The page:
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Fighting a common enemy: a catalyst to close intractable safety gaps
  1. Hardeep Singh1,
  2. Dean F Sittig2,
  3. Tejal K Gandhi3
  1. 1Center for Innovations in Quality, Effectiveness and Safety, Michael E. DeBakey Veterans Affairs Medical Center and Baylor College of Medicine, Houston, Texas, USA
  2. 2School of Biomedical Informatics, University of Texas Health Science Center, Houston, Texas, USA
  3. 3Press Ganey Associates LLC, Boston, Massachusetts, USA
  1. Correspondence to Dr Hardeep Singh, Michael E. DeBakey Veterans Affairs Medical Center (MEDVAMC), Center for Innovations in Quality, Effectiveness and Safety (152), 2002 Holcombe Boulevard, Houston, TX 77030, USA; hardeeps{at}bcm.edu

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Since March 2020, the world has faced a singular threat: COVID-19. The shared commitment and responsibility uniting everyone within and outside of healthcare to bend the COVID-19 curve has been unparalleled. Prior to the pandemic, this type of shared commitment has been discouragingly lacking for other major healthcare concerns such as patient safety.1 Reasons for this include organisational leaders who are incentivised to focus on activities essential for reimbursement and quality measurement rather than those involving the promotion of safety culture and implementation of systems-based approaches to improve safety, compounded by lack of clear ownership and accountability to solve long-standing safety challenges.2 3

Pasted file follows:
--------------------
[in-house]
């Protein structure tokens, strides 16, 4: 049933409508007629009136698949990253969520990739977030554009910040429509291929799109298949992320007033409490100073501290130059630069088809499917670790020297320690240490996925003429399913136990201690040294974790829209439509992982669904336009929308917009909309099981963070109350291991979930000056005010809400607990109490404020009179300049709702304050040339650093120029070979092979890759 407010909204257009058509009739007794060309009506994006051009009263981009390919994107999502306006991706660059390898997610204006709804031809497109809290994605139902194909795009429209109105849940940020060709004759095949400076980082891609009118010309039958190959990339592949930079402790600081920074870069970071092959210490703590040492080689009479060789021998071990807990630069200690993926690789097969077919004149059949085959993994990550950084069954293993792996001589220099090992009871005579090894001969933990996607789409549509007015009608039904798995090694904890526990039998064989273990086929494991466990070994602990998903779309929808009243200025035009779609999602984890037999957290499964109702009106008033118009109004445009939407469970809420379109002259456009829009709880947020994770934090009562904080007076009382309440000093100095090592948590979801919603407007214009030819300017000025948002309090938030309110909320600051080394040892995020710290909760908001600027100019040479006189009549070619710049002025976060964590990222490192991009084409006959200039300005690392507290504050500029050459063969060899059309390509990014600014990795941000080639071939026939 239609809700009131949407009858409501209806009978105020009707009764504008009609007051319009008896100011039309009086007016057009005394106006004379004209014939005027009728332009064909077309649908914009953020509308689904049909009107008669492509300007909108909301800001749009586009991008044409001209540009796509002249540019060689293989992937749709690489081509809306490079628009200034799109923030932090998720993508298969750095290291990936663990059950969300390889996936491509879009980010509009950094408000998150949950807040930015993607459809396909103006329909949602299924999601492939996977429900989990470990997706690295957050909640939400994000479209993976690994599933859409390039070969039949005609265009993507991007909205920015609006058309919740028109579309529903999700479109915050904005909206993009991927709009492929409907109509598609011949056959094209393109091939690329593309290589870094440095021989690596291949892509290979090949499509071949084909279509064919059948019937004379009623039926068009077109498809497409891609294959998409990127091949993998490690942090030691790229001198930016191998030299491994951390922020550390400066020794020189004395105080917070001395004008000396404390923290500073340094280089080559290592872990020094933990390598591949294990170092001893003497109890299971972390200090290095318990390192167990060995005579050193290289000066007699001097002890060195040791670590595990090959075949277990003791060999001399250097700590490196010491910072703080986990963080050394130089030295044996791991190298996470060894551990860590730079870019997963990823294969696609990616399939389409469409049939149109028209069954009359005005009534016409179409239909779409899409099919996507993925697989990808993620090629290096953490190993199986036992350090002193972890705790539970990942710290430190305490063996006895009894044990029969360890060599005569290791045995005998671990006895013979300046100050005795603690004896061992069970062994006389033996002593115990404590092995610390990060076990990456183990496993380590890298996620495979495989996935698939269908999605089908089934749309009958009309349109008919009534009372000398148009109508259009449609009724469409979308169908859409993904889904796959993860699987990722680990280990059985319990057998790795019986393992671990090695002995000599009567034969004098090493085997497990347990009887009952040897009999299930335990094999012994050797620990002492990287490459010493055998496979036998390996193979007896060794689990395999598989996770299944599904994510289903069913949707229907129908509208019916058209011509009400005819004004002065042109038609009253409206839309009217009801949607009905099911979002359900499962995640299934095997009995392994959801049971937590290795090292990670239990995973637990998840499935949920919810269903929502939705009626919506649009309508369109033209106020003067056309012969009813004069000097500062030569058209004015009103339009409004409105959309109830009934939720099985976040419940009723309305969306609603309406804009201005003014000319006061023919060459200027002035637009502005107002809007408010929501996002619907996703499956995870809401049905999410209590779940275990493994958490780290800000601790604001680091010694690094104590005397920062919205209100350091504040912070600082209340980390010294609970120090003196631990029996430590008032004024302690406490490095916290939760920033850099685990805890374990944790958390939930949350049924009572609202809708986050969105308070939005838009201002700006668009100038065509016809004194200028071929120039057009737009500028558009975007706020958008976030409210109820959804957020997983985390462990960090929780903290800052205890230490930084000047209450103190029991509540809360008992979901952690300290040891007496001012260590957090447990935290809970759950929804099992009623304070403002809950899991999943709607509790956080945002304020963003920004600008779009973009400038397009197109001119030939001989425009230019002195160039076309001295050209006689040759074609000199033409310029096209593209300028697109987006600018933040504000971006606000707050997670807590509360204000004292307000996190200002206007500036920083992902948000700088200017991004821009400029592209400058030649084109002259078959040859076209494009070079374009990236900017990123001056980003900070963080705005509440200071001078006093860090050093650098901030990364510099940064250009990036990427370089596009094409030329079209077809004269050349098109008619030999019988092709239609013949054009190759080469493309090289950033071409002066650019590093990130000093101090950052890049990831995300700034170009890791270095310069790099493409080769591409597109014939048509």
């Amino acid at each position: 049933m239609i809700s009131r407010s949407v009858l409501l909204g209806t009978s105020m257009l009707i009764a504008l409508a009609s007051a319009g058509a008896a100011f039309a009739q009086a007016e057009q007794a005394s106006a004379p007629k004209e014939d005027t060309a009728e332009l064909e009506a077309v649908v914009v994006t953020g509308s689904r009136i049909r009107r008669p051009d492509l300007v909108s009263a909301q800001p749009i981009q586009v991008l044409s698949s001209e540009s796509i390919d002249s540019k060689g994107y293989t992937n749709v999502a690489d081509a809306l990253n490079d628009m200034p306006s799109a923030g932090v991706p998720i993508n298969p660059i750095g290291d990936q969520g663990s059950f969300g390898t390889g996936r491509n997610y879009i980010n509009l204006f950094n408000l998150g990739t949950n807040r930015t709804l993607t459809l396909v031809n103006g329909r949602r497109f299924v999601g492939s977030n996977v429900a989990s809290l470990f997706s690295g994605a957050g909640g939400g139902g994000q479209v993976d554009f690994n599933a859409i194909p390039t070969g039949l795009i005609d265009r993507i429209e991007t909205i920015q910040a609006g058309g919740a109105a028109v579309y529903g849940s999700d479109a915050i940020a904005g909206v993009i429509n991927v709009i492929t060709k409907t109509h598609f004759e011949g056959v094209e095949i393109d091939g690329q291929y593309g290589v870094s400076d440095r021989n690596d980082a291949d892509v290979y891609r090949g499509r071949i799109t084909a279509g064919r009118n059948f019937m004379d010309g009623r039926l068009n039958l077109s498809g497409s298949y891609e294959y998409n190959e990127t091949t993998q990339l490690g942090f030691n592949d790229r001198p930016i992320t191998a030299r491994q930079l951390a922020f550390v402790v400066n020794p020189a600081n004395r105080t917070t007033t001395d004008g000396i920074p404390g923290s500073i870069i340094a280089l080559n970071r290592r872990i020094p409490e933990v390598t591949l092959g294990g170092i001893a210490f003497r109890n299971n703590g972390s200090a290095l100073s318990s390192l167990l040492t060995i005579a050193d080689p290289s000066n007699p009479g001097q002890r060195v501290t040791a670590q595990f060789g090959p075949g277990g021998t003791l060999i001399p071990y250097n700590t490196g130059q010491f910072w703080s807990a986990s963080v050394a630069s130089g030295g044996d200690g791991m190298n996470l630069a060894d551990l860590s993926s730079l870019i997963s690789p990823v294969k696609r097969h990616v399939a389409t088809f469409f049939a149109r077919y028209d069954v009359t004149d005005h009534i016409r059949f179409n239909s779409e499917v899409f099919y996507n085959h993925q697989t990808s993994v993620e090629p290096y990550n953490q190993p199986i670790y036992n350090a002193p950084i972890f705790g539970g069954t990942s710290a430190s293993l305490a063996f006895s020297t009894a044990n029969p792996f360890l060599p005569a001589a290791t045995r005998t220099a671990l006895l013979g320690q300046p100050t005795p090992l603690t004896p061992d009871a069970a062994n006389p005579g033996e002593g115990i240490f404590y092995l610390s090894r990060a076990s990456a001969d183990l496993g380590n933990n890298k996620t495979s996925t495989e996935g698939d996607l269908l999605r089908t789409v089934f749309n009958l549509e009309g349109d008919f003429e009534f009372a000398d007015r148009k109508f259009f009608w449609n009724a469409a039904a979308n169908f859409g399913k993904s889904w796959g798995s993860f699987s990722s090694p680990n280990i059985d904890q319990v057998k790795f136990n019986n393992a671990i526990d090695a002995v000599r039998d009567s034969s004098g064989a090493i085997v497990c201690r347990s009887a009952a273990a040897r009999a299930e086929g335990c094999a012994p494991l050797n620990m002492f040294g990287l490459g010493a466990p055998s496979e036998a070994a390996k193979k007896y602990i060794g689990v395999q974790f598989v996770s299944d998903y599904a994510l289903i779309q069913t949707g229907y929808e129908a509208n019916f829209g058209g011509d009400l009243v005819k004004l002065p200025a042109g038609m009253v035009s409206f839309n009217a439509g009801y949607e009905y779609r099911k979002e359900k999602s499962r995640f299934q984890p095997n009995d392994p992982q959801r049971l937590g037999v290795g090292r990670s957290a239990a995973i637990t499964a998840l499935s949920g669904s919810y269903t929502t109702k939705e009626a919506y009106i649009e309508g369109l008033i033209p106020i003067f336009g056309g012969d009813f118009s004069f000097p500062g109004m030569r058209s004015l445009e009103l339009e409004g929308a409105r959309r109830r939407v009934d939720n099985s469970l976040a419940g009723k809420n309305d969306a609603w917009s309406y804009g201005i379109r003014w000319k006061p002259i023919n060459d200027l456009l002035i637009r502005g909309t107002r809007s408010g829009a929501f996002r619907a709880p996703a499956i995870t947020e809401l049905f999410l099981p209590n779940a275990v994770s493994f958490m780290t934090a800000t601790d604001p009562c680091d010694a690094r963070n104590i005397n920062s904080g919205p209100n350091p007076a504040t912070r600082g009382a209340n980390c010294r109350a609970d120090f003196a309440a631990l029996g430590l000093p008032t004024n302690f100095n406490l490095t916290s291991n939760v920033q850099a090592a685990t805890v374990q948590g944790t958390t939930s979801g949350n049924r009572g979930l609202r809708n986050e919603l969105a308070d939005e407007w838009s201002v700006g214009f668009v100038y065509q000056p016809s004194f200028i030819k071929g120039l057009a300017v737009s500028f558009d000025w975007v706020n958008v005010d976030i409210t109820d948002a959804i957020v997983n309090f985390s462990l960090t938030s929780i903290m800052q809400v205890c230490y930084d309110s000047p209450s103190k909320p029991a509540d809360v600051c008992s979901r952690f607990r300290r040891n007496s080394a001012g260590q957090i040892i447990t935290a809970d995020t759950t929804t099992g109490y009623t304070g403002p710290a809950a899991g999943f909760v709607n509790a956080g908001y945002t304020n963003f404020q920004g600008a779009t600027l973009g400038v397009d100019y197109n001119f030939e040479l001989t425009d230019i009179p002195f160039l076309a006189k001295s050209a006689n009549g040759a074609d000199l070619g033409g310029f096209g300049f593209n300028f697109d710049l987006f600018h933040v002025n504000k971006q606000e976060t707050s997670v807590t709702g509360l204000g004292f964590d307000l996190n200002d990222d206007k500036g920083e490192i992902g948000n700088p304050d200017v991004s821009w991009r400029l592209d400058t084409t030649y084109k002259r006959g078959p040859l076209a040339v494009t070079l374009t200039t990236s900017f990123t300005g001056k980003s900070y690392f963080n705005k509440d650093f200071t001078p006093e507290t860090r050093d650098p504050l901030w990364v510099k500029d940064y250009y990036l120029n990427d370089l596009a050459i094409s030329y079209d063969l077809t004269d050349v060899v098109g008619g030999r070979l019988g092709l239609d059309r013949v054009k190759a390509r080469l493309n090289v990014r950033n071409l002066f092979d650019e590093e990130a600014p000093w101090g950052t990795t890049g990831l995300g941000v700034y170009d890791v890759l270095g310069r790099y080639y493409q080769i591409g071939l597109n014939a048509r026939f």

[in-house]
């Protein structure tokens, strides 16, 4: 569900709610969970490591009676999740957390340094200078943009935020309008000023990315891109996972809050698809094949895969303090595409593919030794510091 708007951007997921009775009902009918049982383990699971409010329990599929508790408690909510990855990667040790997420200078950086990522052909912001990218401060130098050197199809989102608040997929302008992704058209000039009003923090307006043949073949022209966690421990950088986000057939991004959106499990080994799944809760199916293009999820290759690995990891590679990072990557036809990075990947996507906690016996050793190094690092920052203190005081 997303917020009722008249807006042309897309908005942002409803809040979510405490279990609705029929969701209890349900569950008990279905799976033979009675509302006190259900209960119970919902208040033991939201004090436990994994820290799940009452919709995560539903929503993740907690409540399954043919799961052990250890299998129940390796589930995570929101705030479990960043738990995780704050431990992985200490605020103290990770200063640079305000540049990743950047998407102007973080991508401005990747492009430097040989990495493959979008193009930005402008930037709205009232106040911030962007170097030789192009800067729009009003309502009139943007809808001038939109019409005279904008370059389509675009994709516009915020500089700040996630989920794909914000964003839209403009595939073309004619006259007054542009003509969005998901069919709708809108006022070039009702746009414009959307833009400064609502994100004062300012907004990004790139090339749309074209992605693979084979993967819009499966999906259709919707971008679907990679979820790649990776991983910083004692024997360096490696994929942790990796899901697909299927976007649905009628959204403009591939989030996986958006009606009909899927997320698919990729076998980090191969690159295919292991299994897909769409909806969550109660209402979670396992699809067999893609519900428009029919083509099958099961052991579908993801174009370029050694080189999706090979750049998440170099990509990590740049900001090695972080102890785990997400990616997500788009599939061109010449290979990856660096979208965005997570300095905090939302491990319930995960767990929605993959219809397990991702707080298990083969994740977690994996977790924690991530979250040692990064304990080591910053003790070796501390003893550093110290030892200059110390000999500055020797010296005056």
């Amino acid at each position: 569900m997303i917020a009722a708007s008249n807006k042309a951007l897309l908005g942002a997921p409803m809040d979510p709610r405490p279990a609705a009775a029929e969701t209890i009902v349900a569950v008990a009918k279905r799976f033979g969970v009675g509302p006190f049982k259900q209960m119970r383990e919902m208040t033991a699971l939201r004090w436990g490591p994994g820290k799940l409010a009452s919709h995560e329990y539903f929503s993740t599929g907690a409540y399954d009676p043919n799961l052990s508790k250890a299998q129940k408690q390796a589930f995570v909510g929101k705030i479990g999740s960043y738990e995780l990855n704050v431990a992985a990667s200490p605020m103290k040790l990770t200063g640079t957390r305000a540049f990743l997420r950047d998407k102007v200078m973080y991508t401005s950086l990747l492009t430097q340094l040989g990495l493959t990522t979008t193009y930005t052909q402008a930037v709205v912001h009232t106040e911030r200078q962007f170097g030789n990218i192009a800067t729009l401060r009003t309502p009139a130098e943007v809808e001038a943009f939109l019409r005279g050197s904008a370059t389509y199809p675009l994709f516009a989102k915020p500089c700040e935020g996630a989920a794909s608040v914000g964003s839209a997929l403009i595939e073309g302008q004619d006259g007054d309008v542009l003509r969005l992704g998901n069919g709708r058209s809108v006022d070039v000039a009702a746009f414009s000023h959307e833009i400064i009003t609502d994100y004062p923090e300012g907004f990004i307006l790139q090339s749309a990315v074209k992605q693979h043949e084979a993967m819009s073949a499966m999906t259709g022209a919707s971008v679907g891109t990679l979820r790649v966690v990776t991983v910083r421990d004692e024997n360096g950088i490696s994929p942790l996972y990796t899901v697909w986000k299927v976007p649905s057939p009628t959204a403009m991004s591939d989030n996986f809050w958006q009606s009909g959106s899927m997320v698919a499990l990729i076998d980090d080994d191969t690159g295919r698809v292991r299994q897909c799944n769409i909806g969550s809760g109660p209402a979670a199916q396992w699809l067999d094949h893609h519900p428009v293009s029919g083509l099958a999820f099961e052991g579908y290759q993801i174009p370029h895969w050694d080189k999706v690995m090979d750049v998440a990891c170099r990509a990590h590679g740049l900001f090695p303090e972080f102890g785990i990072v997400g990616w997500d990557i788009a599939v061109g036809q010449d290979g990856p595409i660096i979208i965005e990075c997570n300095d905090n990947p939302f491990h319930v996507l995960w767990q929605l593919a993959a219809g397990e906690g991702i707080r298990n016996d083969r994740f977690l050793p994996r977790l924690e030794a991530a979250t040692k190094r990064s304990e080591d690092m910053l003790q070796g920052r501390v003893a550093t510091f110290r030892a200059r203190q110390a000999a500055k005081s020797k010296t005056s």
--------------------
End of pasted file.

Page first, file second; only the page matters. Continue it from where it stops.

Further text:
The COVID-19 pandemic is leading to several ongoing impacts on the healthcare delivery system,4 many of which have patient safety implications and will be quantified in future work. We are witnessing negative effects from delays in care from patients not seeking (or unable to seek) healthcare, patients with complex chronic conditions not having ongoing ambulatory care and new types of diagnostic errors.5 However, we are also witnessing some early short-term positive effects in selected safety areas where the COVID-19 pandemic has provided a new glimmer of hope. As of now, several changes have occurred in at least three safety-related domains: (1) adoption of key attributes of safety culture (transparency, communication and collaboration); (2) rapid implementation of safety practices to care for the previously often neglected healthcare workforce; and (3) use of state-of-the-art health information technology (IT) to improve the safety of patients and clinicians within the healthcare delivery system. Even though currently only temporary and not universal, the rapid adoption of these strategies demonstrates the potential of diverse stakeholders with competing interests to rally together against a common enemy, in this case a deadly virus.

Bringing about long-term changes and improvement of patient …

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